opinion

EDITORIAL: Absence policies are not accomodating



As college students, we are all aware of our class’s absence policies. These policies vary wildly between and even within departments. Some professors only allow you a couple of absences, some hand out pop quizzes to incentivize coming to class and some don’t take attendance at all. 

Many professors allow students to have a number of absences that equals a week of class. So, if a class meets three times a week, each student is allowed to have three absences. On the outside, this seems like a fair policy. It seems to give a certain amount of leeway for emergencies.

However, upon second glance, absence policies are unfair to many students. Those who are often sick, have a disability or a mental illness are disproportionately affected by such policies.

With an absence policy that allows students to miss one week of class only, this promotes the unhealthy notion that school goes before health. Students who have previously had to miss class for illness-related reasons are forced to either come to class sick or to lose points for missing more class. 

It could be argued that these students are a special case and that they should get a doctor’s note to excuse themselves from class. The fact is, however, not every professor accepts doctors' notes, and not everyone can visit the doctor the moment they fall ill. 

The IU Health Center, the most convenient place to receive medical care while on campus, only accepts the insurance providers Blue Cross Blue Shield and Aetna Student Health. For students who don’t have this insurance, the health center is too pricey. Instead, they must look toward health care providers in town. 

However, even this may prove to be fruitless, and for out-of-state students, this still might not be an option. For example, IU sophomore and IDS columnist Elsbeth Sanders is from Illinois. The closest place that accepts her Illinois-based health insurance is half an hour away. That means if she wants to get a doctor’s note, she has to go to the health center and pay full price. Many other out-of-state and even in-state students are in the same position.

Not to mention, some students do not even have health insurance. The validity of their illness-based absences should not be based on their ability to pay exorbitant medical care prices. 

For those with a disability or a mental illness, one might suggest they simply register with the IU Disability Services for Students. In a perfect world, this would be a perfect solution. However, this is not a perfect world, and students are often denied the accommodations they desperately need. 

Anne Anderson, a senior and IDS columnist at IU, shared her experiences with trying to apply for much-needed accommodations through DSS. During her sophomore year, she had an eating disorder. She was depressed and often couldn’t get out of bed because she was so light-headed, which caused her to miss class.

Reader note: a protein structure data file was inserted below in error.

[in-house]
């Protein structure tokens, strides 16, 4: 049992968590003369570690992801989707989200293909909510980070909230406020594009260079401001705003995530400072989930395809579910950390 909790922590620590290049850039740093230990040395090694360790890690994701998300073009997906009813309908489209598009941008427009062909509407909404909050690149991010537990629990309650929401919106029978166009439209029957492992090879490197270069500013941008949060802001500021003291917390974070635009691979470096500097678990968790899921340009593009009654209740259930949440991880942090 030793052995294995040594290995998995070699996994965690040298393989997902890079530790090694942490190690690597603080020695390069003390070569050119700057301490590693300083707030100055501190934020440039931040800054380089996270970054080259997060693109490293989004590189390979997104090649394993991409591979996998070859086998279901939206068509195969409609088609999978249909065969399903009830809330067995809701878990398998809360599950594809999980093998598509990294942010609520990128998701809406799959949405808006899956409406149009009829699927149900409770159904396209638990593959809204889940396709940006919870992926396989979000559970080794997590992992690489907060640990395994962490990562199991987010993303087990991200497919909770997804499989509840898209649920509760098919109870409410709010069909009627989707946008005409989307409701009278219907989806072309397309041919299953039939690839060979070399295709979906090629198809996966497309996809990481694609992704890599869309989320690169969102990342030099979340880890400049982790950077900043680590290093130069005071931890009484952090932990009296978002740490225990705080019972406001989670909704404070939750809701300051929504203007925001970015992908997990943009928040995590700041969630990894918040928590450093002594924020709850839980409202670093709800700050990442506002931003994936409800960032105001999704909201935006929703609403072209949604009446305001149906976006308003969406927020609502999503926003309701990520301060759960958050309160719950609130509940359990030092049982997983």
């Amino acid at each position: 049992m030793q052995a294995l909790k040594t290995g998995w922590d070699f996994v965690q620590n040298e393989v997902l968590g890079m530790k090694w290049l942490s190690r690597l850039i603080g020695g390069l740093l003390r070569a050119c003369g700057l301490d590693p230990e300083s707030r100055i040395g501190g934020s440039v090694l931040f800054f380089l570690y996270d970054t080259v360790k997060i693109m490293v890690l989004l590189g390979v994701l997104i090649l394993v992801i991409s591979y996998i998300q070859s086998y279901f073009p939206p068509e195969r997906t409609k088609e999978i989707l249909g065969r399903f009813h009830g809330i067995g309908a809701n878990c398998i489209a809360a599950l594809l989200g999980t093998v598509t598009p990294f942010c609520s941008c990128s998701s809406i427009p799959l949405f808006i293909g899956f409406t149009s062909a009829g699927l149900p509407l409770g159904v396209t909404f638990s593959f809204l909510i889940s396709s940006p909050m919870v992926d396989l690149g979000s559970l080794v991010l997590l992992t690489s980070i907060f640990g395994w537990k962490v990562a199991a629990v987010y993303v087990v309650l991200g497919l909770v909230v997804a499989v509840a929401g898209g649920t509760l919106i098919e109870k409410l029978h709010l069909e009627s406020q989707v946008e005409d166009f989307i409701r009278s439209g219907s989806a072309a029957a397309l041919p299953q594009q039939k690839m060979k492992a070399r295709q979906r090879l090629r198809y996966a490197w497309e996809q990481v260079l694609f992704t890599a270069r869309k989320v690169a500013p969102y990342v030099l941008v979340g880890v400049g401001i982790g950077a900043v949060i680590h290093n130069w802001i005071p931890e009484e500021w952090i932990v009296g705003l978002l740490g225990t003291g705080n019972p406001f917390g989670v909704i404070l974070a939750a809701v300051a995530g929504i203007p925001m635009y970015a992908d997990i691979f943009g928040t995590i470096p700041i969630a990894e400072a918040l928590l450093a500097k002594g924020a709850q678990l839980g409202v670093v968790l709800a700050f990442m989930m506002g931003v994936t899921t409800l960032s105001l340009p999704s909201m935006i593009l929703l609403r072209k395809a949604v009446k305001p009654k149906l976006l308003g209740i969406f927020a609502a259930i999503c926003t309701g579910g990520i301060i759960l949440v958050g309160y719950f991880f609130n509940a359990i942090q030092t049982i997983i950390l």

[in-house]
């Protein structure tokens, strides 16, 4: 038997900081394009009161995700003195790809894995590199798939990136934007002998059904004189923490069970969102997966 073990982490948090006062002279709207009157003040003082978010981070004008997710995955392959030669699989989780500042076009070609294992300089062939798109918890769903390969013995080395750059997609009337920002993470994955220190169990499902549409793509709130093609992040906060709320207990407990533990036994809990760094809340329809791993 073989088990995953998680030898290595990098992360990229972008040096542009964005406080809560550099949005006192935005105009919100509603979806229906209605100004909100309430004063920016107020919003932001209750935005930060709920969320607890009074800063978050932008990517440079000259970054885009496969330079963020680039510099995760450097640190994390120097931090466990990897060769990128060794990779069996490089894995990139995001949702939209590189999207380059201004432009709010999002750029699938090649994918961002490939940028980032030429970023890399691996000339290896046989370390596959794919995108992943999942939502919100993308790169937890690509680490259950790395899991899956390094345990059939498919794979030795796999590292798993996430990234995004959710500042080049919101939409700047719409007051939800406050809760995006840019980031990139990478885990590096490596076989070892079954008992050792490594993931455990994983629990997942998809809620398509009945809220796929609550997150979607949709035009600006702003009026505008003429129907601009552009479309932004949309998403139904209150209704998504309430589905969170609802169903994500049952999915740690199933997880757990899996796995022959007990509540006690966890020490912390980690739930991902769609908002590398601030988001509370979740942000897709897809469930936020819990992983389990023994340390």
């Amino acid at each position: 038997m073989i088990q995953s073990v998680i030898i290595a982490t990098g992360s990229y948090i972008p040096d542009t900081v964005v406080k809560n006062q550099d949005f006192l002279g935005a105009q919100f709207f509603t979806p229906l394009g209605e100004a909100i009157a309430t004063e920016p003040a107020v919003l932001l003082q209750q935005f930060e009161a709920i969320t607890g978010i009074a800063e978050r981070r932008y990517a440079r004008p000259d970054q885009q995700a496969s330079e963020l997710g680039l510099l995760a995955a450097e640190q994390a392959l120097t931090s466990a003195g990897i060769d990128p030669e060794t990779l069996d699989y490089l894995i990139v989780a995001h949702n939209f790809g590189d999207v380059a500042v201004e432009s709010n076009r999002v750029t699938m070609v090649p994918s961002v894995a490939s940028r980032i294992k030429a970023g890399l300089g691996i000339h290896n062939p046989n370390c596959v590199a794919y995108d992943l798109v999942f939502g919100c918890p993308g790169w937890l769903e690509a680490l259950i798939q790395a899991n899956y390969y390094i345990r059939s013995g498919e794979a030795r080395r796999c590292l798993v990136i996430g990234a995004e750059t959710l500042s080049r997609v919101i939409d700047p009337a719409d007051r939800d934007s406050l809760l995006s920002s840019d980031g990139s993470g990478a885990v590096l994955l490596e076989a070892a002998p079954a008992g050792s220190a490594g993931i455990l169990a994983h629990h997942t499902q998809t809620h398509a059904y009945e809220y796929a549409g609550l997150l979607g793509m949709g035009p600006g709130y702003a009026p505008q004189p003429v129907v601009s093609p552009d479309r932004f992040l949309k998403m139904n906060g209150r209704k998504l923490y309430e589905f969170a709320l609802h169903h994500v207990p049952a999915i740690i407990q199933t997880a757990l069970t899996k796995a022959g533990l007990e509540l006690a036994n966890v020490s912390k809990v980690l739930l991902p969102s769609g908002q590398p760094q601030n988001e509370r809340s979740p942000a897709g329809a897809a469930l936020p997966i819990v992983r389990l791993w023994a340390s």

When she was able to get out of bed, she would purge between classes but still have to show up to her next class because she did not have any more excused absences. During her time at IU, only one professor ever accepted her doctors’ notes to excuse her from class.

Despite proof from her cardiologist, which proved her heart rate was dangerously low and her blood sugar was erratic, she was still denied accommodations on the basis that her BMI was normal. Since the IU Health Center would not run the necessary tests to determine she was days away from cardiac arrest, DSS did not have a file on her allow her to have any accommodations, including missing a final.

On the day of one of her finals, Anne passed out on her way to turn in the test. She had to be taken to the emergency room and, since she is uninsured, is still paying off the bill. Only after passing out cold in class was she allowed to receive accommodations.

Maybe this story is not the norm, but the fact that anyone had to go through this shows there is a problem with the way things are done. It should not take passing out during a final to be allowed to miss class. 

The absence policies force students to go to class instead of looking after themselves. It punishes students who most need support. The path that needs to be taken to receive DSS accommodations is too difficult and too long to provide support to all students who need it. 

Considering the unfair way absence policies affect certain populations of students, something needs to be done. Absence policies need to be more relaxed. Yes, students do better when they attend class, but if students decide to abuse a relaxed absence policy by missing class for no reason, then that will be reflected in their grade. 

College students are adults and need to learn to make their own decisions. If a student’s grade drops because they simply don’t want to come to class, that’s on them. A more relaxed absence policy would be a godsend for those who need it, and therefore it should be implemented University-wide. 

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